The science behind the traits and quirks that drive creative geniuses to make spectacular breakthroughs
What really distinguishes the people who literally change the world -- those creative geniuses who give us one breakthrough after another? What differentiates Marie Curie or Elon Musk from the merely creative, the many one-hit wonders among us?
Melissa Schilling, one of the world's leading experts on innovation, invites us into the lives of eight people -- Albert Einstein, Benjamin Franklin, Elon Musk, Dean Kamen, Nikola Tesla, Marie Curie, Thomas Edison, and Steve Jobs -- to identify the traits and experiences that drove them to make spectacular breakthroughs, over and over again. While all innovators possess incredible intellect, intellect alone, she shows, does not create a breakthrough innovator. It was their personal, social, and emotional quirkiness that enabled true genius to break through--not just once but again and again.
Nearly all of the innovators, for example, exhibited high levels of social detachment that enabled them to break with norms, an almost maniacal faith in their ability to overcome obstacles, and a passionate idealism that pushed them to work with intensity even in the face of criticism or failure. While these individual traits would be unlikely to work in isolation -- being unconventional without having high levels of confidence, effort, and goal directedness might, for example, result in rebellious behavior that does not lead to meaningful outcomes -- together they can fuel both the ability and drive to pursue what others deem impossible.
Schilling shares the science behind the convergence of traits that increases the likelihood of success. And, as Schilling also reveals, there is much to learn about nurturing breakthrough innovation in our own lives -- in, for example, the way we run organizations, manage people, and even how we raise our children.
About the Author
Melissa A. Schilling is the John Herzog Family professor of management and organizations at New York University's Stern School of Business, and one of the world's leading experts on innovation. Her textbook, Strategic Management of Technological Innovation (now in its fifth edition), is the number one innovation strategy text in the world, and is available in seven languages. Dr. Schilling is also a coauthor of Strategic Management: An Integrated Approach, now in its 12th edition and one of the world's leading strategic management textbooks in the world.
Professor Schilling's doctorate in strategic management is from the University of Washington where her dissertation research analyzed technology standards battles in high technology industries. She sought answers to questions such as "How and why are dominant technologies chosen in 'winner-take-all' industries?" and "How do managers make the difficult choice between protecting their technologies with patents or copyrights, versus rapidly disseminating them to build support for their technologies?" This work positioned her on the forefront of research on innovation strategy, with expertise on industries such as smartphones, computers, software, and video games.
Dr. Schilling subsequently expanded her research to include other high technology industries such as biotech, renewable energy, and electric vehicles. Her articles on innovation, creativity, alliances, and modularity have appeared in leading journals such Academy of Management Journal, Academy of Management Review, Management Science, Organization Science, Strategic Management Journal, Journal of Economics and Management Strategy, Research Policy, and Harvard Business Review.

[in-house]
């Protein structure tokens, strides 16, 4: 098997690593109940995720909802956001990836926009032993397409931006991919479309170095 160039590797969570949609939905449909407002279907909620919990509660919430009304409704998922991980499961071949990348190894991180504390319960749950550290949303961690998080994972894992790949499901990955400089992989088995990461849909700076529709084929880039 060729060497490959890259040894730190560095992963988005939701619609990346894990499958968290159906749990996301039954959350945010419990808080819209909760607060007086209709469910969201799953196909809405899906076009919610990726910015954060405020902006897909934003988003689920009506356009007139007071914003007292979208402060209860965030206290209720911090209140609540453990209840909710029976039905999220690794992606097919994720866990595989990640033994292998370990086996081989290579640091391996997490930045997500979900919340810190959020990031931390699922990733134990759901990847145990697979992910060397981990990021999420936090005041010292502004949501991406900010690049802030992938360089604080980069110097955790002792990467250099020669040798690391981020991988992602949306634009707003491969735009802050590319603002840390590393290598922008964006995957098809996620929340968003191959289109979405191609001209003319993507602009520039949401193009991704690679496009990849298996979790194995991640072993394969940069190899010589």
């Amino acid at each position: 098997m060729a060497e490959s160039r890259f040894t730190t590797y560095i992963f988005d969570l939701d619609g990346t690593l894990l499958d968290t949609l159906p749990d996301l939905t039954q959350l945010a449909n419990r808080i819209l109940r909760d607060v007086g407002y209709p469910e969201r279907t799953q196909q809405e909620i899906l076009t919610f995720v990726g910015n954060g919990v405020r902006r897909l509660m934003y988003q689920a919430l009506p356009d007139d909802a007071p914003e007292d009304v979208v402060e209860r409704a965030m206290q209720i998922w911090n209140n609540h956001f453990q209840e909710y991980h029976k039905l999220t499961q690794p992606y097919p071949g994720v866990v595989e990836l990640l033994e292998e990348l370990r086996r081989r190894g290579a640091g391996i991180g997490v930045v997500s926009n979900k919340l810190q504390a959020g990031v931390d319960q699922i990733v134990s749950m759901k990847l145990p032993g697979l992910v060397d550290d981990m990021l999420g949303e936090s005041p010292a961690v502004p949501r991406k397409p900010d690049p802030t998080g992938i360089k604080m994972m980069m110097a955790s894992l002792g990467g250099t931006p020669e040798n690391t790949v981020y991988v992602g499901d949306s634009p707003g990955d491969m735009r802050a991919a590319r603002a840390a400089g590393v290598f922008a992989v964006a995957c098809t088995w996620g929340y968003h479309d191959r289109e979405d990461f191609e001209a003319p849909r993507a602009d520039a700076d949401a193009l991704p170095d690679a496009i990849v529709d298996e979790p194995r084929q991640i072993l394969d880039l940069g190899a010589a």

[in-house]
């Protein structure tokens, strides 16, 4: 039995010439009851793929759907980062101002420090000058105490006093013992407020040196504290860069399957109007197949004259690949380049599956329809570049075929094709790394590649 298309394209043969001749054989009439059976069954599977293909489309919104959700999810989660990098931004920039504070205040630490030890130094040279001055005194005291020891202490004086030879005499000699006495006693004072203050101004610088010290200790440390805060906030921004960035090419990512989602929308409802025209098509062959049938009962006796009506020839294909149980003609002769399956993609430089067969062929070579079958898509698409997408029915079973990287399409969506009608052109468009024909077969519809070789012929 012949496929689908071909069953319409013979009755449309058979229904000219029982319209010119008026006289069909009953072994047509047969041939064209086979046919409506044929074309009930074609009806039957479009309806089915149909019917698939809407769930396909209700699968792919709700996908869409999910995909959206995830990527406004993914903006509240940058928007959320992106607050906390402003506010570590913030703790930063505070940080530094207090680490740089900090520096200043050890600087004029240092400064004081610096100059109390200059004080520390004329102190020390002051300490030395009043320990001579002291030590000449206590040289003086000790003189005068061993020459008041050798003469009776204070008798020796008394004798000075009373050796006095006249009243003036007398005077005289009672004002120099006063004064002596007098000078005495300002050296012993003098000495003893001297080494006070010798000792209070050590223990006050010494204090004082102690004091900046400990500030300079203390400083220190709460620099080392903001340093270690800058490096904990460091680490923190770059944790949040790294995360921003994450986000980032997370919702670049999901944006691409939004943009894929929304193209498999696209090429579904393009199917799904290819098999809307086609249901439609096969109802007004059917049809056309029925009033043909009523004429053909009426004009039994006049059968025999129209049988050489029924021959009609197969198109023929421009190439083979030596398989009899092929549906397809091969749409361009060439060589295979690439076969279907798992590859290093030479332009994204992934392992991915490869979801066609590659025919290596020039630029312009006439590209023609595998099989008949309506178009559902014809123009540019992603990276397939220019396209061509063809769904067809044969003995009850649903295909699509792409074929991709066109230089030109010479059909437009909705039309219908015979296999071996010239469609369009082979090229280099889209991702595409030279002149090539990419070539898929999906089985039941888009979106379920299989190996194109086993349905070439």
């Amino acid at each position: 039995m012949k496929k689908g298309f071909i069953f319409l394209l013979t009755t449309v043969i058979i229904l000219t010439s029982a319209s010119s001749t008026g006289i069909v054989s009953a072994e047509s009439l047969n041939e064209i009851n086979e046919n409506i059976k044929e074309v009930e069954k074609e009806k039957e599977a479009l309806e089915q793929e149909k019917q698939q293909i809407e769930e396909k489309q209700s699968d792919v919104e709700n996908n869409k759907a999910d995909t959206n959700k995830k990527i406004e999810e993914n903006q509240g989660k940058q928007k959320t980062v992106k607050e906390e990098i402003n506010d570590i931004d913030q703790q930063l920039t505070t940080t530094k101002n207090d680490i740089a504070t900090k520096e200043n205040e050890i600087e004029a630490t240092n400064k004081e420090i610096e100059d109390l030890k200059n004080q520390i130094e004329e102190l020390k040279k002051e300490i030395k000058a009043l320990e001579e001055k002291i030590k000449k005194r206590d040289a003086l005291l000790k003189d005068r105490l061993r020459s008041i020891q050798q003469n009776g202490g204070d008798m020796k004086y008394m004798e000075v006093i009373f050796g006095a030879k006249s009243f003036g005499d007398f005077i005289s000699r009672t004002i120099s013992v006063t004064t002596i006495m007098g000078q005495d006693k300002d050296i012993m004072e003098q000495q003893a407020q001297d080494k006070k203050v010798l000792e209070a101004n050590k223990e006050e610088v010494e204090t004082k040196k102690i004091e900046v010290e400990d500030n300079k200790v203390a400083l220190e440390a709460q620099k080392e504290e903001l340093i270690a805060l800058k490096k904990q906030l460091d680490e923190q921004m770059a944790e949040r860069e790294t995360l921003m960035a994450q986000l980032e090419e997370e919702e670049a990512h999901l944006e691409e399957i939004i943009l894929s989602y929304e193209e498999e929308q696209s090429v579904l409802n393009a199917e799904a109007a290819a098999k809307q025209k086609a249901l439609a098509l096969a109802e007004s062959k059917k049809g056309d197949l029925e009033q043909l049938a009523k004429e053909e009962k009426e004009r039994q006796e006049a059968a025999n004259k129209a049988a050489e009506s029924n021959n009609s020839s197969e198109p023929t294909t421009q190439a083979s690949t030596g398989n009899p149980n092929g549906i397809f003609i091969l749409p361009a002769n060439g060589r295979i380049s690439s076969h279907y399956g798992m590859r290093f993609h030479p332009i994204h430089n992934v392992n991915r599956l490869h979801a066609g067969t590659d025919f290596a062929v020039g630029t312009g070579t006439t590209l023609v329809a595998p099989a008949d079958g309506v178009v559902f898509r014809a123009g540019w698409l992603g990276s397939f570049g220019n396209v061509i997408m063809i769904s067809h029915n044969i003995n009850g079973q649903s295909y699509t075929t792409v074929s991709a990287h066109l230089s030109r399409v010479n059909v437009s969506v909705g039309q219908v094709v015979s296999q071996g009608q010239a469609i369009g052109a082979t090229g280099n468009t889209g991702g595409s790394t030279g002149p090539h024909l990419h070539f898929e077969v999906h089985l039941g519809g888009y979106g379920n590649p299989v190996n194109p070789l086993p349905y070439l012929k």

"[A]n entertaining and enlightening romp through the lives of eight 'breakthrough innovators,' exploring their remarkable abilities, personalities and motives." —Financial Times
"I love this book
because it makes me think about thinking. Schilling very strongly makes the
point that in a society where broad statistical approaches in education and
science seem to point us toward some mediocre median, that the big
innovations-the industry and civilization-changing innovations-still generally
come from cranky individuals who are determined that their way is the better
way. How do you make another Tesla, Curie, Jobs, or Musk? Schilling tells us
—Robert Cringely,author of Accidental Empires, Triumph of the Nerds, and Nerds 2.0.1.
"An interesting and well-crafted journey through the lives of those
'quirky' women and men who transformed the world through innovation."
—David Brin, NASA advisor, astrophysicist, and award-winning author of ThePostman, The Transparent Society, and Existence
"A real page-turner ...
a fascinating mixture of the life stories of radical innovators, such as Elon
Musk and Marie Curie, expertly deconstructing them to reveal their underlying
commonalities. What transpires is both wonderfully insightful and inspiring."
—Freek Vermeulen,London Business School
"A captivating read
with inspirational biographies and valuable lessons to help light that
—Daniel Levinthal, TheWharton School, University of Pennsylvania
inspiring journey of discovery. You'll finish the book understanding something
of true genius."
—RitaMcGrath, Columbia University
rewarding marriage of biography and social science that will change the way you
think about winners and winning."
—Ron Adner, TuckSchool of Business, Dartmouth College, author of The Wide Lens
paradox of Schilling's work is that even though it looks at completely
extraordinary people, it may be most valuable for what it tells us about how
organizations can harness the innovative power of ordinary people."
"Quirky is both brilliant biography and useful leadership guide. It is an easy to read but deep exploration of the lives of individual innovators and their qualities make for great history that also provides informative instruction for how we can foster these qualities today in ourselves and our organizations."—800 CEO READ